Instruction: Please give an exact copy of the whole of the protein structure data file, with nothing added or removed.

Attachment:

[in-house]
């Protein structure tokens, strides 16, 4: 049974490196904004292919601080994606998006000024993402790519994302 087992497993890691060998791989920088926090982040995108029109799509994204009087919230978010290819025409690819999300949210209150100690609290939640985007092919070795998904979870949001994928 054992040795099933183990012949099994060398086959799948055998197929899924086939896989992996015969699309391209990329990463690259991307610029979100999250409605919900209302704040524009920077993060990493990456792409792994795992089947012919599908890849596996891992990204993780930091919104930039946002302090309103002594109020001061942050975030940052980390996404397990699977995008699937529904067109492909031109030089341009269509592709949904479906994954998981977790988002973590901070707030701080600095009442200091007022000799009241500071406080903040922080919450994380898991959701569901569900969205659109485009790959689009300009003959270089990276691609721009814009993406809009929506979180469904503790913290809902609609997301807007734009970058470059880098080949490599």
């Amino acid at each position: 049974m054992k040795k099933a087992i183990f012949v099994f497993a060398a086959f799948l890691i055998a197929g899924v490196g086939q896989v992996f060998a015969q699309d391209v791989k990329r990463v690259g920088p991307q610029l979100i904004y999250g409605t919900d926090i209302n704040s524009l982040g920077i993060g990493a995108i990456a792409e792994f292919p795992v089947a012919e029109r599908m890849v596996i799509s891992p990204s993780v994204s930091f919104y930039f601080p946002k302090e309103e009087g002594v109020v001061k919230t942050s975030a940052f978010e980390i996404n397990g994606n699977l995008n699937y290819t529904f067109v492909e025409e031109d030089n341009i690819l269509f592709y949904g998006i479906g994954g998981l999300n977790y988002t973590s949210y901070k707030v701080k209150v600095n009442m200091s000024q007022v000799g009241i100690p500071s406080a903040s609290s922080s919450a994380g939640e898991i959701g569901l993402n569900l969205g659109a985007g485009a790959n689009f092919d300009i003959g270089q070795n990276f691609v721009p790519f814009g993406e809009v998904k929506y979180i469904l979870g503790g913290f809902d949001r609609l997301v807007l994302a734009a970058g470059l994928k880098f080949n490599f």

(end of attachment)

[in-house]
């Protein structure tokens, strides 16, 4: 049974490196904004292919601080994606998006000024993402790519994302 087992497993890691060998791989920088926090982040995108029109799509994204009087919230978010290819025409690819999300949210209150100690609290939640985007092919070795998904979870949001994928 054992040795099933183990012949099994060398086959799948055998197929899924086939896989992996015969699309391209990329990463690259991307610029979100999250409605919900209302704040524009920077993060990493990456792409792994795992089947012919599908890849596996891992990204993780930091919104930039946002302090309103002594109020001061942050975030940052980390996404397990699977995008699937529904067109492909031109030089341009269509592709949904479906994954998981977790988002973590901070707030701080600095009442200091007022000799009241500071406080903040922080919450994380898991959701569901569900969205659109485009790959689009300009003959270089990276691609721009814009993406809009929506979180469904503790913290809902609609997301807007734009970058470059880098080949490599």
């Amino acid at each position: 049974m054992k040795k099933a087992i183990f012949v099994f497993a060398a086959f799948l890691i055998a197929g899924v490196g086939q896989v992996f060998a015969q699309d391209v791989k990329r990463v690259g920088p991307q610029l979100i904004y999250g409605t919900d926090i209302n704040s524009l982040g920077i993060g990493a995108i990456a792409e792994f292919p795992v089947a012919e029109r599908m890849v596996i799509s891992p990204s993780v994204s930091f919104y930039f601080p946002k302090e309103e009087g002594v109020v001061k919230t942050s975030a940052f978010e980390i996404n397990g994606n699977l995008n699937y290819t529904f067109v492909e025409e031109d030089n341009i690819l269509f592709y949904g998006i479906g994954g998981l999300n977790y988002t973590s949210y901070k707030v701080k209150v600095n009442m200091s000024q007022v000799g009241i100690p500071s406080a903040s609290s922080s919450a994380g939640e898991i959701g569901l993402n569900l969205g659109a985007g485009a790959n689009f092919d300009i003959g270089q070795n990276f691609v721009p790519f814009g993406e809009v998904k929506y979180i469904l979870g503790g913290f809902d949001r609609l997301v807007l994302a734009a970058g470059l994928k880098f080949n490599f």